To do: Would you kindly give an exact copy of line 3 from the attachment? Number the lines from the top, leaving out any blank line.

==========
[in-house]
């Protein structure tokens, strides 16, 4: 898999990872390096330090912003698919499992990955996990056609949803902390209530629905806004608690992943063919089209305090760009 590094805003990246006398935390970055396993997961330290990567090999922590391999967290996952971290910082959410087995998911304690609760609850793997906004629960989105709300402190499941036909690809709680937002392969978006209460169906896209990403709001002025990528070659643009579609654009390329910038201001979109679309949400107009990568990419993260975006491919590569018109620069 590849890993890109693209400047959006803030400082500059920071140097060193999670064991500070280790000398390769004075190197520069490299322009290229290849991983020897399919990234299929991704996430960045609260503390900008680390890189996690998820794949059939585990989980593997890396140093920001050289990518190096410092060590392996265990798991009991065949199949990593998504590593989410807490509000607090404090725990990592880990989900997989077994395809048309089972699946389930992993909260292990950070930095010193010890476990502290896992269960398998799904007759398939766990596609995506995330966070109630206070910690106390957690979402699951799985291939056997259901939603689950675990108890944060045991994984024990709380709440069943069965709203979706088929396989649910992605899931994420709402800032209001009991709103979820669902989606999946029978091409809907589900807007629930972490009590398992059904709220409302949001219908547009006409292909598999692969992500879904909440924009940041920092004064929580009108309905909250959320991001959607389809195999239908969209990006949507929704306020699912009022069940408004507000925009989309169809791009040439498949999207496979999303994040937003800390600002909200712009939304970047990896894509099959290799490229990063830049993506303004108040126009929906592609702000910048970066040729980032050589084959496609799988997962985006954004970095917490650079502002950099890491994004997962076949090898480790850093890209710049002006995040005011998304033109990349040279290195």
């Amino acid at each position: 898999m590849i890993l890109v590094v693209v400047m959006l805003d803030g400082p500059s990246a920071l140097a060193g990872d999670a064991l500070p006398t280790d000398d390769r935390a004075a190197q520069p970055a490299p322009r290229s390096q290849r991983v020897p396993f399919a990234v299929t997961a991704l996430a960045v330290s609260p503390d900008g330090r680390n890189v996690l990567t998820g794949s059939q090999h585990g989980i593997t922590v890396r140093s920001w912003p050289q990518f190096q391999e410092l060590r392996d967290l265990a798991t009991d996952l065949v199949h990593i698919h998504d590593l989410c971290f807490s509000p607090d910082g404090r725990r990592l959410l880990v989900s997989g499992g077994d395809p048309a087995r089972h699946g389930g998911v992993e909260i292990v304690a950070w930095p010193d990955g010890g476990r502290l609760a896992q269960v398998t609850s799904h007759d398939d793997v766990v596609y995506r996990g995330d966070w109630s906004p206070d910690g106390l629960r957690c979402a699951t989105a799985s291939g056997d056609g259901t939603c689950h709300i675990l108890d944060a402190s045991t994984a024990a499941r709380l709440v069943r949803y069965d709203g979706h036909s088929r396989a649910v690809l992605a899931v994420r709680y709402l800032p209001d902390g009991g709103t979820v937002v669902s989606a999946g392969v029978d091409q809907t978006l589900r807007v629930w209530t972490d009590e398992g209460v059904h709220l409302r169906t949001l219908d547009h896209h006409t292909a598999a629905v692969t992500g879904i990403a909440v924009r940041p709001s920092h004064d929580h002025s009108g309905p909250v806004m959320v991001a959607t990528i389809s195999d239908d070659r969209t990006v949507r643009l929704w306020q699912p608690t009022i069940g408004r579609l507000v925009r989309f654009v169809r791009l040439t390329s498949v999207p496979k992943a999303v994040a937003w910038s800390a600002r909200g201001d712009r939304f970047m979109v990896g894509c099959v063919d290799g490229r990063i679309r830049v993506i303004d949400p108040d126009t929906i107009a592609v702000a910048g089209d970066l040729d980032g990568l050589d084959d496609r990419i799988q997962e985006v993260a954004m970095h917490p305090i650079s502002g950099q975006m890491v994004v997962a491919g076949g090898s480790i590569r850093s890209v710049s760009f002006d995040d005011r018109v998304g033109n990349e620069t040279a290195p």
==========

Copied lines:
């Amino acid at each position: 898999m590849i890993l890109v590094v693209v400047m959006l805003d803030g400082p500059s990246a920071l140097a060193g990872d999670a064991l500070p006398t280790d000398d390769r935390a004075a190197q520069p970055a490299p322009r290229s390096q290849r991983v020897p396993f399919a990234v299929t997961a991704l996430a960045v330290s609260p503390d900008g330090r680390n890189v996690l990567t998820g794949s059939q090999h585990g989980i593997t922590v890396r140093s920001w912003p050289q990518f190096q391999e410092l060590r392996d967290l265990a798991t009991d996952l065949v199949h990593i698919h998504d590593l989410c971290f807490s509000p607090d910082g404090r725990r990592l959410l880990v989900s997989g499992g077994d395809p048309a087995r089972h699946g389930g998911v992993e909260i292990v304690a950070w930095p010193d990955g010890g476990r502290l609760a896992q269960v398998t609850s799904h007759d398939d793997v766990v596609y995506r996990g995330d966070w109630s906004p206070d910690g106390l629960r957690c979402a699951t989105a799985s291939g056997d056609g259901t939603c689950h709300i675990l108890d944060a402190s045991t994984a024990a499941r709380l709440v069943r949803y069965d709203g979706h036909s088929r396989a649910v690809l992605a899931v994420r709680y709402l800032p209001d902390g009991g709103t979820v937002v669902s989606a999946g392969v029978d091409q809907t978006l589900r807007v629930w209530t972490d009590e398992g209460v059904h709220l409302r169906t949001l219908d547009h896209h006409t292909a598999a629905v692969t992500g879904i990403a909440v924009r940041p709001s920092h004064d929580h002025s009108g309905p909250v806004m959320v991001a959607t990528i389809s195999d239908d070659r969209t990006v949507r643009l929704w306020q699912p608690t009022i069940g408004r579609l507000v925009r989309f654009v169809r791009l040439t390329s498949v999207p496979k992943a999303v994040a937003w910038s800390a600002r909200g201001d712009r939304f970047m979109v990896g894509c099959v063919d290799g490229r990063i679309r830049v993506i303004d949400p108040d126009t929906i107009a592609v702000a910048g089209d970066l040729d980032g990568l050589d084959d496609r990419i799988q997962e985006v993260a954004m970095h917490p305090i650079s502002g950099q975006m890491v994004v997962a491919g076949g090898s480790i590569r850093s890209v710049s760009f002006d995040d005011r018109v998304g033109n990349e620069t040279a290195p």